The second part of the puzzle is similar in flavor. If one person gains, while others do not, is societal welfare higher? Most economists would say unequivocally “yes”—the famous Pareto-optimality principle. But scholarly research on subjective well-being calls this into question. The relative income hypothesis, introduced by Duesenberry in 1949, is back in vogue as an explanation for why people care about inequality, in addition to their own absolute standard of living. Among other examples, in both India and China, two of the great economic success stories of this century in terms of growth and poverty reduction, life satisfaction has declined on average among the population and suicides have increased. Are our measures of progress simply wrong, or incomplete, or needing time before people realize how lucky they are to enjoy a better material standard of living?

5. Why don’t we spend much more on nutrition and education?

The cost-effectiveness of nutrition interventions is well known. According to the Copenhagen Consensus, each dollar spent on nutrition in the first 1,000 days of a child’s life returns $45 in productivity over a working life span through age 50. Investing in preschool in sub-Saharan Africa similarly would return $33 for each dollar invested. Surely, returns like these are high enough that, even if one accepts inefficiencies in service delivery, the value proposition remains undisputable. Interestingly, returns of a similar order of magnitude for cutting tuberculosis ($43 return), malaria ($36 return) and HIV/AIDS (returns of $28 to $10) have led to major international efforts to expand development assistance. But aid for nutrition and education continues to lag far behind what is needed to achieve the Sustainable Development Goals. Why isn’t there a significant scale up of aid to education and nutrition, as happened with aid for health interventions?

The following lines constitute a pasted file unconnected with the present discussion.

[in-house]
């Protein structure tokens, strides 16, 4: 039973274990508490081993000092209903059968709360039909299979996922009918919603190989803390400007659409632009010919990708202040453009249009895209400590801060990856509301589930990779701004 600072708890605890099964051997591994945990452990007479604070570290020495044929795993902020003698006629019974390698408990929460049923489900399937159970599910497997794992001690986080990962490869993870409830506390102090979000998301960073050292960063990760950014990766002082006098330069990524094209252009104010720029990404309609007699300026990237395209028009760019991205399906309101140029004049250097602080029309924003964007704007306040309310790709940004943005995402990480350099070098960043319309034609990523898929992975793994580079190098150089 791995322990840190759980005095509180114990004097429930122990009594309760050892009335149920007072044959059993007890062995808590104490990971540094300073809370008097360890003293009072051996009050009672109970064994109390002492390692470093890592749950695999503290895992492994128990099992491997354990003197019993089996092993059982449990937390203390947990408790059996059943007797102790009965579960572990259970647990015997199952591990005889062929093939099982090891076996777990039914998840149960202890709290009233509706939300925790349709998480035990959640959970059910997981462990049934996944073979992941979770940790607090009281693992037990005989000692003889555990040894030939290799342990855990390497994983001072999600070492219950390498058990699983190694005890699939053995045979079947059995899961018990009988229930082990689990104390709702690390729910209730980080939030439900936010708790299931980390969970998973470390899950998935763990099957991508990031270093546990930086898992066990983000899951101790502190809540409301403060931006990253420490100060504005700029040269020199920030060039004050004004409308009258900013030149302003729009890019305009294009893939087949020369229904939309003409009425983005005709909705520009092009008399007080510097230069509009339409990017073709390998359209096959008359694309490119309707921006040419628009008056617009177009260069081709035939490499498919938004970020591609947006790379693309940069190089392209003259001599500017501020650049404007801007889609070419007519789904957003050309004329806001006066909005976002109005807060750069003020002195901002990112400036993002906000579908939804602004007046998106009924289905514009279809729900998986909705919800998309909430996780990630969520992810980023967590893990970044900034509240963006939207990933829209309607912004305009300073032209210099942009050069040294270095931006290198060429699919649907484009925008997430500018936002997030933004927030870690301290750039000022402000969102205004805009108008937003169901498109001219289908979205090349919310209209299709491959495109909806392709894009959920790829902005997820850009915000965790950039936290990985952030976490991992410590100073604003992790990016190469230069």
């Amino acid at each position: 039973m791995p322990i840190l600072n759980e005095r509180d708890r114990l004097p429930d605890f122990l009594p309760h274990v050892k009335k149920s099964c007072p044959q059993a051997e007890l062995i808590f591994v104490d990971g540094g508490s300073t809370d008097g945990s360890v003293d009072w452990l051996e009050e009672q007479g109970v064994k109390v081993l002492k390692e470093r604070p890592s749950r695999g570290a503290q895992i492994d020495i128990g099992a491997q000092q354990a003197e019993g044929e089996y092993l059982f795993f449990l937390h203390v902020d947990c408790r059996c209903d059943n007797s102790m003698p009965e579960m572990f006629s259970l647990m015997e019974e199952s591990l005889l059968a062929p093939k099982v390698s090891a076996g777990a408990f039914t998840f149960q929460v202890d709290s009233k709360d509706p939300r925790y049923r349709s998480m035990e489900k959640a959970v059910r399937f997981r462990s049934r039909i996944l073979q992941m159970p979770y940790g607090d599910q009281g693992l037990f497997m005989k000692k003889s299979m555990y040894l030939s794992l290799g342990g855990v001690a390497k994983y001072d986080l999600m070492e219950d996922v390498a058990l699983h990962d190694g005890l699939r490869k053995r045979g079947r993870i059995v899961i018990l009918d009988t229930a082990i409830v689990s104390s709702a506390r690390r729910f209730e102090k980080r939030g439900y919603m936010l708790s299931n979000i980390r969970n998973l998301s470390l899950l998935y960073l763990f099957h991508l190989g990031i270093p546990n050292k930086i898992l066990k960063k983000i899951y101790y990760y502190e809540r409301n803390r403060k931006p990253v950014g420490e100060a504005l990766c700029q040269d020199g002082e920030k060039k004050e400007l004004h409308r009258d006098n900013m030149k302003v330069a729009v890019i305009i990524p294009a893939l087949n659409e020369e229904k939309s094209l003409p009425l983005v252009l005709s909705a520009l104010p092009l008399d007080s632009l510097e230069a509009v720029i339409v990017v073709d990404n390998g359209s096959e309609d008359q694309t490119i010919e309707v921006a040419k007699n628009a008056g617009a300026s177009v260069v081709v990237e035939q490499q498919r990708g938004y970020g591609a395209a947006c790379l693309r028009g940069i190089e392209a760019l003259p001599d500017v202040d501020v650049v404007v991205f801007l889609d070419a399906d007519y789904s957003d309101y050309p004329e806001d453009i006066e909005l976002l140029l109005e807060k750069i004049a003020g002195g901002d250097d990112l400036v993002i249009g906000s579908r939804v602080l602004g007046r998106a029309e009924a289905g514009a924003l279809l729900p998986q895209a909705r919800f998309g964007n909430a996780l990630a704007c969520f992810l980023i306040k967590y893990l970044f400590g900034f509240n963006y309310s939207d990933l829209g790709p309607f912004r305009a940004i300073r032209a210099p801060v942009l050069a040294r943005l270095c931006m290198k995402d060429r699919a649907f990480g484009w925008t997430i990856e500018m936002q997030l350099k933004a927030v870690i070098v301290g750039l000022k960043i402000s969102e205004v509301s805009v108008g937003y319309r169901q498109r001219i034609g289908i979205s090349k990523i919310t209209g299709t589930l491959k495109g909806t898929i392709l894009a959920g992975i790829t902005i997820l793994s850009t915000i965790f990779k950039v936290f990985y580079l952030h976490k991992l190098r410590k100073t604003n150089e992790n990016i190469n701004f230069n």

The answers to each of these questions will dictate outcomes that will affect many millions of lives in 2019. Let’s hope we figure out the answers relatively quickly.